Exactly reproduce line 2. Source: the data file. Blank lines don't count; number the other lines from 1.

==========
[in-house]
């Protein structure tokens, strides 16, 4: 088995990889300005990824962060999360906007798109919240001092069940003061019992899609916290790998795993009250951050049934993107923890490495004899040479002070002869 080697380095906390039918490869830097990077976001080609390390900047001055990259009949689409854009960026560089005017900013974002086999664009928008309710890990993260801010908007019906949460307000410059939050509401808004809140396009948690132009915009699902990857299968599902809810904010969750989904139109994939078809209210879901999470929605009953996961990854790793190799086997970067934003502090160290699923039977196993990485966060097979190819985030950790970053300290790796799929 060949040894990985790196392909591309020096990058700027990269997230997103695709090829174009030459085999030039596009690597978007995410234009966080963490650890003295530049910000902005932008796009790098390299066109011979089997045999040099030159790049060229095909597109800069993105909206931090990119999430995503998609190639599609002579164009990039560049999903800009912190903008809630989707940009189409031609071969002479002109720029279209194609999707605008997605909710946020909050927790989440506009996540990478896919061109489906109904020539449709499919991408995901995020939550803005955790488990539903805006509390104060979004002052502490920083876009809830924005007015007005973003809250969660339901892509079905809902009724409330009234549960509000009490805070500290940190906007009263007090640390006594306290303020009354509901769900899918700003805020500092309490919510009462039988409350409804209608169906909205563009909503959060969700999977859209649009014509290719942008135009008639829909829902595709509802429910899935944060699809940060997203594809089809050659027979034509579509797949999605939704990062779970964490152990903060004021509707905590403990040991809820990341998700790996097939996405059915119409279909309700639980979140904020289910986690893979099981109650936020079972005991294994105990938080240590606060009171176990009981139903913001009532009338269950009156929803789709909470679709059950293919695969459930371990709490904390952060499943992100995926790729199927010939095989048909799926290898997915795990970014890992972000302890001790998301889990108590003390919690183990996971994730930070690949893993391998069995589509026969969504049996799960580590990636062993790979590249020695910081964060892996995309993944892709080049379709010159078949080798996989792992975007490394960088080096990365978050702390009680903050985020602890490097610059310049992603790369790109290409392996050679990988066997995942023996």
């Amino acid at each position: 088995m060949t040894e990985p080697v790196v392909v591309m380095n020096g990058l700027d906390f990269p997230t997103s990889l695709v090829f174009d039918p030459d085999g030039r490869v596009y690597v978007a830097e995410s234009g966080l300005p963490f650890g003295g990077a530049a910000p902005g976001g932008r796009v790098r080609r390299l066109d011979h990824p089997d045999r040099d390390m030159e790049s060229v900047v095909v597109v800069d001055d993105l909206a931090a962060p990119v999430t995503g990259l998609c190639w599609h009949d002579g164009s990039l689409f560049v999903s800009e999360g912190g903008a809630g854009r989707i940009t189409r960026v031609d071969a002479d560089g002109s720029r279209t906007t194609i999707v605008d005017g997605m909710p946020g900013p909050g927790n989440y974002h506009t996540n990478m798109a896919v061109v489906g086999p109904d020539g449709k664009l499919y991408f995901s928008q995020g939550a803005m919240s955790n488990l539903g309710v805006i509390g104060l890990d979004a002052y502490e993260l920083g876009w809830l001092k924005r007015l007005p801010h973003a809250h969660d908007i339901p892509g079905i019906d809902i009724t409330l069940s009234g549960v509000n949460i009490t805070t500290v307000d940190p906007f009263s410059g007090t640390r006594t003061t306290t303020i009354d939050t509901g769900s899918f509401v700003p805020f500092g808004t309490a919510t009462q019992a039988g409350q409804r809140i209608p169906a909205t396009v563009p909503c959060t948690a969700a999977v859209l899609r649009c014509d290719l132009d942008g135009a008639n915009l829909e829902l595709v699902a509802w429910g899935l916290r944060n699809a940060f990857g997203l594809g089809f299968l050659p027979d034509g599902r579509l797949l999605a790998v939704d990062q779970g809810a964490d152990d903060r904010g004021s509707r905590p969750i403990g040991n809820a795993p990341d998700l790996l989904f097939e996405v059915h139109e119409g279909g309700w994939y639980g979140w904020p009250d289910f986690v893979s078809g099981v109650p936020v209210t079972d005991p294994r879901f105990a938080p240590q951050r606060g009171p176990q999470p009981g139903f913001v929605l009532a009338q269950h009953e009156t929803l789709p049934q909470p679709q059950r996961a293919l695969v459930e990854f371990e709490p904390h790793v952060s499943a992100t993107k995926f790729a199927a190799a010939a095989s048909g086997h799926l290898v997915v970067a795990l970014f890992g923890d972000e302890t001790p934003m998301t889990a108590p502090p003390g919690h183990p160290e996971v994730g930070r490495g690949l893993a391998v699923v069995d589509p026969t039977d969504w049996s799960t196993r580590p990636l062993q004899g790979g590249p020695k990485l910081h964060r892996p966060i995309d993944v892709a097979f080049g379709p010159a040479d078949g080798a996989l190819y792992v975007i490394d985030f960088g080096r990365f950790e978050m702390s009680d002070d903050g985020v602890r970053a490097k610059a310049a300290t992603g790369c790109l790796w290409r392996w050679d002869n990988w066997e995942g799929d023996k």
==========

């Protein structure tokens, strides 16, 4: 088995990889300005990824962060999360906007798109919240001092069940003061019992899609916290790998795993009250951050049934993107923890490495004899040479002070002869 080697380095906390039918490869830097990077976001080609390390900047001055990259009949689409854009960026560089005017900013974002086999664009928008309710890990993260801010908007019906949460307000410059939050509401808004809140396009948690132009915009699902990857299968599902809810904010969750989904139109994939078809209210879901999470929605009953996961990854790793190799086997970067934003502090160290699923039977196993990485966060097979190819985030950790970053300290790796799929 060949040894990985790196392909591309020096990058700027990269997230997103695709090829174009030459085999030039596009690597978007995410234009966080963490650890003295530049910000902005932008796009790098390299066109011979089997045999040099030159790049060229095909597109800069993105909206931090990119999430995503998609190639599609002579164009990039560049999903800009912190903008809630989707940009189409031609071969002479002109720029279209194609999707605008997605909710946020909050927790989440506009996540990478896919061109489906109904020539449709499919991408995901995020939550803005955790488990539903805006509390104060979004002052502490920083876009809830924005007015007005973003809250969660339901892509079905809902009724409330009234549960509000009490805070500290940190906007009263007090640390006594306290303020009354509901769900899918700003805020500092309490919510009462039988409350409804209608169906909205563009909503959060969700999977859209649009014509290719942008135009008639829909829902595709509802429910899935944060699809940060997203594809089809050659027979034509579509797949999605939704990062779970964490152990903060004021509707905590403990040991809820990341998700790996097939996405059915119409279909309700639980979140904020289910986690893979099981109650936020079972005991294994105990938080240590606060009171176990009981139903913001009532009338269950009156929803789709909470679709059950293919695969459930371990709490904390952060499943992100995926790729199927010939095989048909799926290898997915795990970014890992972000302890001790998301889990108590003390919690183990996971994730930070690949893993391998069995589509026969969504049996799960580590990636062993790979590249020695910081964060892996995309993944892709080049379709010159078949080798996989792992975007490394960088080096990365978050702390009680903050985020602890490097610059310049992603790369790109290409392996050679990988066997995942023996």